Kilimanjaro - The Monix Way

We spend a lot of time talking to our guests about Kilimanjaro, and what it’s like to climb “the Monix way”. So we thought we should write a blog to explain how it looks and feels, and how it differs from a lot of the other offerings. The blog is more about life on the mountain, than a detailed account of the route itself.

It’s fair to say that Kilimanjaro is big business for Tanzania, and for the hundreds of operators (and thousands of resellers) who promote the mountain. The peak has to withstand the tremendous strain put on it by some 40,000 trekkers every year, all plodding towards it’s conical summit.

Almost everyone will know somebody who’s climbed Kili, and we’ve heard stories ranging from “it’s a piece of cake” to the more frequent “hardest thing I’ve done in my life”, and everything in between. As someone who’s climbed Everest, I can honestly say that the summit day on Kili is genuinely tough, and asks a lot of even the fittest of trekkers. That said, with the right mix of acclimatisation, quality rest, basic fitness, and a pinch of good luck, there is nothing that makes the peak unattainable. 

There will be the purists who’ll ask if they can carry their own bag, or do it “solo” (the answer’s no, Park regulations). They might even suggest doing it with so much comfort is “cheating”. But the fact is, Kilimanjaro is a once in a lifetime trip for many people, so it should be special. It should also be enjoyable, and there is very little to be proud of by suffering for a week in a leaky tent, with an empty stomach, and an unhappy crew who aren’t properly paid or tipped. So we strive to make the whole experience comfortable, memorable and successful. 

So, how do our trips shape up? And how do we achieve a consistent 100% summit success rate? 

It usually starts at our client’s office, or kitchen, or a favourite pub, where we give the trip overview and what it’ll take to get the team to the mountain and back again. Information is broad stroke, and we put any immediate concerns at ease. Between the initial meeting and stepping on to the plane to Africa, we are in regular contact with the team, answering questions about kit, sending them links on which socks we recommend, and making sure their favourite drinks will be waiting for them when they step off the mountain. Then the adventure begins.

Landing in Tanzania always awakens the senses, and can be overwhelming for those who’ve never been to Africa. There’s a buzz of general chaos in the airport, and this is the first chance we get to make the team feel at ease again. One of our drivers will be waiting, usually accompanied by the Guide we send from the U.K, and sometimes even myself and Laura. We then whisk the team away to a little haven of tranquility, a beautiful lodge on the outskirts of Arusha. Once checked in and freshened up, we run a briefing and a final kit check, we introduce the local guide team and set the schedule for the next day. The team always knows what time they need to be ready, and what the next day will entail. There’s no stress for our guests, and we work with our local crew busily in the background to ensure everything is ready.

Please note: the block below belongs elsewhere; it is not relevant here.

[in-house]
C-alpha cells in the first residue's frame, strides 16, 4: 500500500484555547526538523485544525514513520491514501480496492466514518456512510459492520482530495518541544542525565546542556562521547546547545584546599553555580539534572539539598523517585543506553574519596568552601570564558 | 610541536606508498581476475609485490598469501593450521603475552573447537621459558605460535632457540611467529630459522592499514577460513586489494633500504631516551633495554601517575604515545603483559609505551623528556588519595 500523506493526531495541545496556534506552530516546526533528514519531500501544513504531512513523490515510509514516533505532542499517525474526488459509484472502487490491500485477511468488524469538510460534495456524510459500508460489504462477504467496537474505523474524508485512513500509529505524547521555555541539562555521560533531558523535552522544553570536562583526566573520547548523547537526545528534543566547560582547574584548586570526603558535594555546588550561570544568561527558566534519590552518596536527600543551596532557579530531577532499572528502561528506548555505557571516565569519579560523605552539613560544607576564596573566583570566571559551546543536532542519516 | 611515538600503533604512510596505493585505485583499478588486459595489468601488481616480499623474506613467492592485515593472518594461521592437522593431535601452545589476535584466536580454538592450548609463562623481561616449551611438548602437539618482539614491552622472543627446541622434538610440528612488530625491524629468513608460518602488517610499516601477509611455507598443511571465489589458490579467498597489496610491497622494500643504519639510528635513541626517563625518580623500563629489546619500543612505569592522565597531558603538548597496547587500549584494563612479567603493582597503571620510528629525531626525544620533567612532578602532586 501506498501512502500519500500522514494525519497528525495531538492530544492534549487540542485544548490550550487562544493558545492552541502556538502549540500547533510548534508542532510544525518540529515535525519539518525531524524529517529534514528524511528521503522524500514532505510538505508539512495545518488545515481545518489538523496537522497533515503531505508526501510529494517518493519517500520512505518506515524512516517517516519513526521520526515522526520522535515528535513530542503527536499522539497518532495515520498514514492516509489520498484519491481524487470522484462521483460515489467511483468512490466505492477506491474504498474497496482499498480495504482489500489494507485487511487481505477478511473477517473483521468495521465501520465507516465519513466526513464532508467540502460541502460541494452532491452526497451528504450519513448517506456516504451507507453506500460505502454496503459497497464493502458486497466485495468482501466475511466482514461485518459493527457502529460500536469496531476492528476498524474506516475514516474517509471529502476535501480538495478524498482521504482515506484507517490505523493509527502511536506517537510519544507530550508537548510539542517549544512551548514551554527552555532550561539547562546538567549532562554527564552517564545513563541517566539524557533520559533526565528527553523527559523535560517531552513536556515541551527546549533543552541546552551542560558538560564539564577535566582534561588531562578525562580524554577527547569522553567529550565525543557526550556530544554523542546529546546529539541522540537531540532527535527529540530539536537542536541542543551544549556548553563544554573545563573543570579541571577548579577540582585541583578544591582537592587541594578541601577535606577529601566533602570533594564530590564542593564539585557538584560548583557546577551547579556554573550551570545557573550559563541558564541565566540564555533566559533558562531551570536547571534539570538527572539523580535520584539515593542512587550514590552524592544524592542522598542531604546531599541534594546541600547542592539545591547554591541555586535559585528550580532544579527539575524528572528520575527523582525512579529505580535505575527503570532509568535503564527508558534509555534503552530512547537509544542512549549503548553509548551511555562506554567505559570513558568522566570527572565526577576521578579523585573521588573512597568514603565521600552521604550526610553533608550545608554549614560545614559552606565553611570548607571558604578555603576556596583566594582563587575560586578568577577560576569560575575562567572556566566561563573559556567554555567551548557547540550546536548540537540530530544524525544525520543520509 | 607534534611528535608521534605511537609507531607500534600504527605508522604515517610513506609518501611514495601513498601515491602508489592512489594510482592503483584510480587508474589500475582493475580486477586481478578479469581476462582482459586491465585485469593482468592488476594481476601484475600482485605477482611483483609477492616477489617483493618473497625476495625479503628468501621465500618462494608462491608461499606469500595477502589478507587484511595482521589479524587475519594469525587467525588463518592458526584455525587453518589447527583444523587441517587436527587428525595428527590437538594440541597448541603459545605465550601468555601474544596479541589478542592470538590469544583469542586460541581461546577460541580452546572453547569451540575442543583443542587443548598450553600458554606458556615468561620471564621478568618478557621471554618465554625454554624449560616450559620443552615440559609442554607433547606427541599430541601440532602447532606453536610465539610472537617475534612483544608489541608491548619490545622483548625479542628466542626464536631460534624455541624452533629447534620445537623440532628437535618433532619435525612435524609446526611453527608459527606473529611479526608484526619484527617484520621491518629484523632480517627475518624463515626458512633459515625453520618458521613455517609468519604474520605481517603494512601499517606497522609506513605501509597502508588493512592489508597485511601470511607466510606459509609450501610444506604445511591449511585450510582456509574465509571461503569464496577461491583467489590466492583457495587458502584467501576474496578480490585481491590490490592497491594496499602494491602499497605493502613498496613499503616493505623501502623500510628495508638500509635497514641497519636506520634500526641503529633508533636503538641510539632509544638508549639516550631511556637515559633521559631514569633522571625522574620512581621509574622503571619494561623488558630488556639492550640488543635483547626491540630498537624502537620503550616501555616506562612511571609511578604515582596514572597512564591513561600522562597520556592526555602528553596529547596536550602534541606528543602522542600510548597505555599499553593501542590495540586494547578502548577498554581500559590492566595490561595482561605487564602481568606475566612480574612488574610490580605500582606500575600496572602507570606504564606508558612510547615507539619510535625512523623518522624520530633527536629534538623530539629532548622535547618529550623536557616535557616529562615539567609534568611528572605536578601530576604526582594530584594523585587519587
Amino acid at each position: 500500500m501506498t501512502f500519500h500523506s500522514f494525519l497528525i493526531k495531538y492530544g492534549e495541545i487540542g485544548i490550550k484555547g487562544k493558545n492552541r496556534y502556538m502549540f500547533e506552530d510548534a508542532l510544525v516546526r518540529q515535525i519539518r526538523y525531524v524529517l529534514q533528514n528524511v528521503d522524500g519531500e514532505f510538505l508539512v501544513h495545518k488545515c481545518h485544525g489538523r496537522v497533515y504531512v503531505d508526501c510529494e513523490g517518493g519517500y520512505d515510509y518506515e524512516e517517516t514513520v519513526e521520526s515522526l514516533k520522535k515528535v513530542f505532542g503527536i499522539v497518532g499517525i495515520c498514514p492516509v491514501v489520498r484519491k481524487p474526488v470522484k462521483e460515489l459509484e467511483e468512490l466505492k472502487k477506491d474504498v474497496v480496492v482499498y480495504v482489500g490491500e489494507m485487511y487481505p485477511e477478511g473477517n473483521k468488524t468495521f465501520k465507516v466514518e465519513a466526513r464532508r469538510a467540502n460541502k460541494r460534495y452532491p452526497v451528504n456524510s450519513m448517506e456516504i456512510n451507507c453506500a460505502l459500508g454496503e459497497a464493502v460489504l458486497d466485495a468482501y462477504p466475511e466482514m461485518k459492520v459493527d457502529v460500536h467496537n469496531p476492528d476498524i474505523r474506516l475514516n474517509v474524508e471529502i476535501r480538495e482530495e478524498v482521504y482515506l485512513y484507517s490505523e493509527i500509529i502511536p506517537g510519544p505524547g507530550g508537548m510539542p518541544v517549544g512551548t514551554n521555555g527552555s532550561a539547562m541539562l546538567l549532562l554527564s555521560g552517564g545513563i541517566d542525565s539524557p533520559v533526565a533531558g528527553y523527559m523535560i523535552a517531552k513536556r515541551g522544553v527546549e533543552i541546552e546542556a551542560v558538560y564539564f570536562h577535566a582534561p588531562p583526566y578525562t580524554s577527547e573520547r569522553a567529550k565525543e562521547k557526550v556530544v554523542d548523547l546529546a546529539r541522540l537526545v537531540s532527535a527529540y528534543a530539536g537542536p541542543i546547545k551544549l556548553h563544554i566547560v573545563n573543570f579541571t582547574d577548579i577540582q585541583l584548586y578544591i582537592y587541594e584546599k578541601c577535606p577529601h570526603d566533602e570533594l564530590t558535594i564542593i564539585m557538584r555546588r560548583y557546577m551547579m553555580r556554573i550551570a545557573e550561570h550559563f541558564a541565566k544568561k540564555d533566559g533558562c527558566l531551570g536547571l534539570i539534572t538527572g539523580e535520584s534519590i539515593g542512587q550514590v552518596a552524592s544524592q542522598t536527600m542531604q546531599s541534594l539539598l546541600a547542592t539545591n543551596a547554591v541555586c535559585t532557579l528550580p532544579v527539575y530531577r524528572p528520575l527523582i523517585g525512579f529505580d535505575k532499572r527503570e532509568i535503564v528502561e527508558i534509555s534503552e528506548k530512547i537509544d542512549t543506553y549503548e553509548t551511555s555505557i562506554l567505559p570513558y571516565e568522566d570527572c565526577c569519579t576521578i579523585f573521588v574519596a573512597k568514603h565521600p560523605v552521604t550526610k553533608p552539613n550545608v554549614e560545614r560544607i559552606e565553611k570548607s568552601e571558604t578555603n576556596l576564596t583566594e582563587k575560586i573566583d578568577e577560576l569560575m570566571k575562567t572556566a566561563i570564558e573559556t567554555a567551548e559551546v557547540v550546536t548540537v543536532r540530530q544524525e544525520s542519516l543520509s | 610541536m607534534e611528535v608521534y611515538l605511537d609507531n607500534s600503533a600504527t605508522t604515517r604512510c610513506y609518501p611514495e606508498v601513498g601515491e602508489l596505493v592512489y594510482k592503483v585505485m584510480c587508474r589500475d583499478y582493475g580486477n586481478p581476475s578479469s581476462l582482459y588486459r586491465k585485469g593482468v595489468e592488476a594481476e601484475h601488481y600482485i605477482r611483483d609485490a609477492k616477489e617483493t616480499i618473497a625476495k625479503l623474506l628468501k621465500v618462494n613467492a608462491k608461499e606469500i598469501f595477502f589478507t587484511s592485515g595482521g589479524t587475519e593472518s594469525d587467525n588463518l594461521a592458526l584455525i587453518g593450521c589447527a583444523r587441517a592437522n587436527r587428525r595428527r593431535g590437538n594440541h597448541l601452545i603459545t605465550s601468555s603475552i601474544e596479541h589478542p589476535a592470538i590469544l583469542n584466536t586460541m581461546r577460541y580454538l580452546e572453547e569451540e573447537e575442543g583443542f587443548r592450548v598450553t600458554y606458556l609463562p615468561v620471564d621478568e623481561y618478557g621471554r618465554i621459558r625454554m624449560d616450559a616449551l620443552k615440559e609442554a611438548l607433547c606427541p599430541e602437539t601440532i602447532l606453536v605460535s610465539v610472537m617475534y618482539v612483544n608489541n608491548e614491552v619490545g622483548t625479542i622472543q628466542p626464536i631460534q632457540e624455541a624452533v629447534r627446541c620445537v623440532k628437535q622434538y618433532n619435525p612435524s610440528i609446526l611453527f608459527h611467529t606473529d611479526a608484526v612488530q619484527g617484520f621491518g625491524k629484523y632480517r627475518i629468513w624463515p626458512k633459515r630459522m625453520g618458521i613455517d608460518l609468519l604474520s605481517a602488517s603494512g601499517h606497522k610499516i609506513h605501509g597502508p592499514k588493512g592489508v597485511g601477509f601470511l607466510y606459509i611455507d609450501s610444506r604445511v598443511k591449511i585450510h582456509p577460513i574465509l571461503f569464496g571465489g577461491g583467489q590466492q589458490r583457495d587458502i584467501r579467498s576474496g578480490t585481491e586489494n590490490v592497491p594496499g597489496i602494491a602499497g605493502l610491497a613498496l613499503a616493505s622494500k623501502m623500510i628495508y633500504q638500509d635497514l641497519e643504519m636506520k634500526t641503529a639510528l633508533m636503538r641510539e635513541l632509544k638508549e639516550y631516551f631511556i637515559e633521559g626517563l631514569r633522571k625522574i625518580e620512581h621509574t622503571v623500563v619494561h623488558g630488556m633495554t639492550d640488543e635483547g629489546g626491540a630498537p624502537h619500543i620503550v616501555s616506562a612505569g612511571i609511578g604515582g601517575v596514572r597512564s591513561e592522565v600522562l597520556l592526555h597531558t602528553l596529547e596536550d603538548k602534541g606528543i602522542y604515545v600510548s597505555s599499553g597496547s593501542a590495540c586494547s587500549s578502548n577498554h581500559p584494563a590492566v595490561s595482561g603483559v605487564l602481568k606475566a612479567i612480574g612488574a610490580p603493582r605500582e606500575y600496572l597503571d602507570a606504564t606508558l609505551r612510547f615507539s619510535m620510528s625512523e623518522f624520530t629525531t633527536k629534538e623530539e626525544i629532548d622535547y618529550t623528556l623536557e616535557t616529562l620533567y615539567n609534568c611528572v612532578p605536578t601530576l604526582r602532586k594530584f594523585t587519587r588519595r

Finally, the time comes to start the climb itself. There’s usually a degree of trepidation, as there’ll have often been months of build up before the trip. It’s always a welcome relief when the routine of expedition life starts to kick in, and the whole team (including our local crew) start to find their rhythm. We typically have up to 10 porters per guest on our top spec climbs, this means our porters are never overloaded. They also have their own tents where they can rest and relax together. They are the glue that keeps the Kilimanjaro industry together, and without them, only a fraction of trekkers would come close to summiting the mountain. We look after our crew, and they look after us. They always win the respect of our clients too, as they seem to effortlessly overtake us each day.

Our preferred route on Kili is the Lemosho, which we always climb over 8 days. The first few days are quieter, more remote, and more beautiful than the most frequented routes. For those who have stricter time restraints, we occasionally climb via the Machame route over 7 days. Very rarely, we have also run the technical ascent of Kilimanjaro via the steep Umbwe route and then straight up the flank of the mountain on the Western Breach.